It was only a couple of years ago that a leading agency executive hosted an end-of-year event for UK media owners during which he gave an expletive-filled presentation at the expense of various people in the audience, including a female member of his staff who was reduced to tears and a senior broadcasting figure who was mocked over his looks.
The rogue executive soon exited when news of the scandal threatened to break but it was symptomatic of a bigger problem in the media industry. Too many people, particularly in the clubby, senior echelons, were willing to put up with bad behaviour for too long.
Attitudes are changing, but progress is still slow. "Every time you talk to BAME people, women, people with disabilities, they talk about the glacial pace of change," Sir Lenny Henry told the Royal Television Society conference in Cambridge last year.
More than 40% of the population are from a black, Asian or minority ethnic background in London, where most media businesses are headquartered, yet the proportion of BAME people working in these companies is far lower.
"As an industry, we are servants of the population at large. If we’re not connected with the people in our society, we do a disservice to both ourselves and to society," Dominic Carter, chief commercial officer of News UK, the owner of The Sun and The Times, writes in an article for the Advertising Association’s latest Advertising Pays report.
Carter, one of only a handful of sales chiefs from a BAME background in UK advertising, points out: "The world is diverse" and "changing really quickly" and "we need to reflect this diversity" because otherwise brands won’t be able to "communicate effectively".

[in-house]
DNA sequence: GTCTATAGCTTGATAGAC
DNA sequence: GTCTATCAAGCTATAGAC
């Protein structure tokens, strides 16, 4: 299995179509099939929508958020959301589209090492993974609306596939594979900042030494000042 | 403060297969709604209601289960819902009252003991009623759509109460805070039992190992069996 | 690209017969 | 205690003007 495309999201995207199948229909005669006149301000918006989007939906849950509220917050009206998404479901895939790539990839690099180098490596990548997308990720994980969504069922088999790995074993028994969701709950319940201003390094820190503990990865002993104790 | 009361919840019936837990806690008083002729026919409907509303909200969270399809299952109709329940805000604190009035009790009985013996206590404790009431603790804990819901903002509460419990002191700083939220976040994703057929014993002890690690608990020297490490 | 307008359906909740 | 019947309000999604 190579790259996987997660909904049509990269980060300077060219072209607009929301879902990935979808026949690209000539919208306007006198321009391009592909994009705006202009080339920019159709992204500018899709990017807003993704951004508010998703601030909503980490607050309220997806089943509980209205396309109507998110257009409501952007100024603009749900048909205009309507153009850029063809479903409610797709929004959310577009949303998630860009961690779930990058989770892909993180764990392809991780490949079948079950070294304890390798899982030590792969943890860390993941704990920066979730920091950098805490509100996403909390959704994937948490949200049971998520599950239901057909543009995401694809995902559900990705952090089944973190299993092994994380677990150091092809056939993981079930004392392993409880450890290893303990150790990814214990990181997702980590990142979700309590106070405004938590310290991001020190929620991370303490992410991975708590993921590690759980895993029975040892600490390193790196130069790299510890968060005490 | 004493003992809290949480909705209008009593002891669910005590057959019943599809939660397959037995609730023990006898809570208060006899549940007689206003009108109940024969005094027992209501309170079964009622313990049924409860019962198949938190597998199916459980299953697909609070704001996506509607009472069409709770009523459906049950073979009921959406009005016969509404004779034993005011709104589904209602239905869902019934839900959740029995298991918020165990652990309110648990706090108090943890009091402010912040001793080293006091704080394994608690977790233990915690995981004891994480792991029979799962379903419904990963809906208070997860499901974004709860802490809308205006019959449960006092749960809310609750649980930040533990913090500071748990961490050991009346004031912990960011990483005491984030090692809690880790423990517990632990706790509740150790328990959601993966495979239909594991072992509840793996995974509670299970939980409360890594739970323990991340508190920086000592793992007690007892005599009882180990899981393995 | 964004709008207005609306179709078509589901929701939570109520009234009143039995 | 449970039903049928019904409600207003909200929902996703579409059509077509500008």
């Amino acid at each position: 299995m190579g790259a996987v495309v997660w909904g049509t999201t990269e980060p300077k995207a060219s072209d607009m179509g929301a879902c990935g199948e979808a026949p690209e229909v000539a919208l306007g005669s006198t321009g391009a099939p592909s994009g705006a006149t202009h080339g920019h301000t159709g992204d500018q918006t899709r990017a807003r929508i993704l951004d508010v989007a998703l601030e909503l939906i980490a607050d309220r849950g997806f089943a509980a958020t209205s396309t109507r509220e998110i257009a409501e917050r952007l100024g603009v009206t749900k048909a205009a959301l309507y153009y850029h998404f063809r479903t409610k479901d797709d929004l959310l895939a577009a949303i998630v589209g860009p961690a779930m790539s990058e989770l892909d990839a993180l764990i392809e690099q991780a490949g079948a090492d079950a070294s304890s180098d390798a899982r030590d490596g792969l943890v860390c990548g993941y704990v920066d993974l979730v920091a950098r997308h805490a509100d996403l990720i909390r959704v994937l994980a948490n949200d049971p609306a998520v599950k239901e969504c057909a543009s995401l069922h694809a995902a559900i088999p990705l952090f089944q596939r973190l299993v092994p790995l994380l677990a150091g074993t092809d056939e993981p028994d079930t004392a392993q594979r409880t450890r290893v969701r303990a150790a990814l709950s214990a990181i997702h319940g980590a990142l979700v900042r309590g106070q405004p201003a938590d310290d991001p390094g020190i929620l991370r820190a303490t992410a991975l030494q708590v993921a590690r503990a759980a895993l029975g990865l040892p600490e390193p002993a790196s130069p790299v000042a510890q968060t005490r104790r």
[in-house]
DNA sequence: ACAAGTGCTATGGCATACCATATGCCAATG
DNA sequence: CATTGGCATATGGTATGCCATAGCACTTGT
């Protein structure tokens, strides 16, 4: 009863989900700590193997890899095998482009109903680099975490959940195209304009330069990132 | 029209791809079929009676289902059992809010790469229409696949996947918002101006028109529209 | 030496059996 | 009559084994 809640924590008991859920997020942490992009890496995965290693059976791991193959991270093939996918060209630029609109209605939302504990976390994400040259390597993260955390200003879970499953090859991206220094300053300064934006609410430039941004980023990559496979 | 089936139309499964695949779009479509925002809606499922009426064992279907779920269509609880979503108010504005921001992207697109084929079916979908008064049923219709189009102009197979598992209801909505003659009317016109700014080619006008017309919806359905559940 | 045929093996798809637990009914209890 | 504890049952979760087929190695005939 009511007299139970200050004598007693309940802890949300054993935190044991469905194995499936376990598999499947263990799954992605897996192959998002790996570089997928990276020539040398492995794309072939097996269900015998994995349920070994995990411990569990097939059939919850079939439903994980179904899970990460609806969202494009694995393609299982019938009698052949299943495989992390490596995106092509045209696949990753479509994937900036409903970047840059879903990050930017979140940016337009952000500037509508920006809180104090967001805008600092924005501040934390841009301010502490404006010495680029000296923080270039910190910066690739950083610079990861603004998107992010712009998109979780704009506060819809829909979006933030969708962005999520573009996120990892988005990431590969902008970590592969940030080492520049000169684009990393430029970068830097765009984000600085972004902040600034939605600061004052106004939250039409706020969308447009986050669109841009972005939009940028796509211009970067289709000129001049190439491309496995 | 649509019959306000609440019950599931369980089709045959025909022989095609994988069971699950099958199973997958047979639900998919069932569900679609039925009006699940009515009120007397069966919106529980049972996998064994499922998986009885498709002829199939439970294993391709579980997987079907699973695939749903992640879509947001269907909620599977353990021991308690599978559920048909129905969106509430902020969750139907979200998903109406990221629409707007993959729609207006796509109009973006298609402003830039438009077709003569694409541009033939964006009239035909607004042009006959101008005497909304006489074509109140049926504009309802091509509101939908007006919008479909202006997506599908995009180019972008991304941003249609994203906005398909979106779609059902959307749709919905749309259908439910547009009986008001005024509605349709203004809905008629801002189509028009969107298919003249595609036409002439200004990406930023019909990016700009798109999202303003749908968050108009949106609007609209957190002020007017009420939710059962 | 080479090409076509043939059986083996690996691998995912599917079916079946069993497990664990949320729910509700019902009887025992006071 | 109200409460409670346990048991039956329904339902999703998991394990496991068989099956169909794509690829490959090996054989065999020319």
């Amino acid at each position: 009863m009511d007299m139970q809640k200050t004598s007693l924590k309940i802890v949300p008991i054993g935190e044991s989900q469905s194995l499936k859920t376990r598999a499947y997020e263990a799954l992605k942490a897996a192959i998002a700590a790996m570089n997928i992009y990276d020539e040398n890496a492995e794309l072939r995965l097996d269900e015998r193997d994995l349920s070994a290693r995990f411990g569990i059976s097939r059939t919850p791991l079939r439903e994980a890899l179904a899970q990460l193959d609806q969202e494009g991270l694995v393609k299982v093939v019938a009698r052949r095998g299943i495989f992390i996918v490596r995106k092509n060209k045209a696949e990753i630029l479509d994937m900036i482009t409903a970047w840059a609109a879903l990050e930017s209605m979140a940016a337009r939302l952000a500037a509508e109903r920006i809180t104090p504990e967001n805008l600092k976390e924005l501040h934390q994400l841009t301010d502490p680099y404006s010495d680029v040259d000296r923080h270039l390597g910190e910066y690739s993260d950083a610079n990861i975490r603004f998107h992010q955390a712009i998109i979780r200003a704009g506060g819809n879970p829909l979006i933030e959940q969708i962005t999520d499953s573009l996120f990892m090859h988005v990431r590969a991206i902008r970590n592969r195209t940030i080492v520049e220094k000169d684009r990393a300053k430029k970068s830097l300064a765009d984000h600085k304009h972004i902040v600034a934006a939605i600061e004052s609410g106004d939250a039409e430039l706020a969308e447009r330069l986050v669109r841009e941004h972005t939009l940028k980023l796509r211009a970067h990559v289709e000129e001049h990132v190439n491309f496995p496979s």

The media sector ought to be a leader when it comes to championing diversity. No industry is more aware of the power of image to influence behaviour for commercial gain. Yet agencies and media owners rank little better than average when compared with the UK’s working population.
The most recent IPA diversity survey found 13.8% of agency employees came from a BAME background and just 5.5% in the C-Suite. Similarly, Ofcom reported that 13% of staff are BAME at the big five UK broadcasters and 9% of senior leaders.
Progress has been particularly slow in positions of power because top executives tend to recruit in their own image and perpetuate the status quo.
As Karen Blackett, UK country manager of WPP, said when she spoke alongside Henry at the RTS: "Privilege is invisible to those that have it and it’s really difficult [for people from white, wealthier backgrounds who are in the majority] to understand what it feels like when you’re a minority in the industry."
Faster change requires companies to put diversity at the heart of their business and for senior leaders to be held accountable in the same way that they are responsible for revenue and profit growth.
An advertising or media leader who fails to hit financial targets faces "repercussions" but too often the same cannot be said for missing diversity targets, as Blackett pointed out to the RTS audience. That is why measurement is critical to monitor progress. Media companies must improve their collection of employee data – something that is still patchy, partly because it can depend on voluntary disclosures by staff.
All this requires a change in mindset: a recognition that diversity in all its forms will lead to greater creativity and be good for business, rather than a problem or obstacle.
Alex Mahon, chief executive of Channel 4, who has made diversity a priority and voluntarily disclosed additional information such as the company’s ethnicity pay gap in its annual report, says: "The answer is never that the talent isn’t there. It’s you haven’t made the criteria right, you haven’t looked hard enough or you’re not prepared to take the risk."
And lack of diversity inside a company has consequences, from the way news organisations have reported on Meghan Markle to the M&C Saatchi board’s handling of its accounting woes.
Look harder and it’s obvious: diverse companies stay relevant.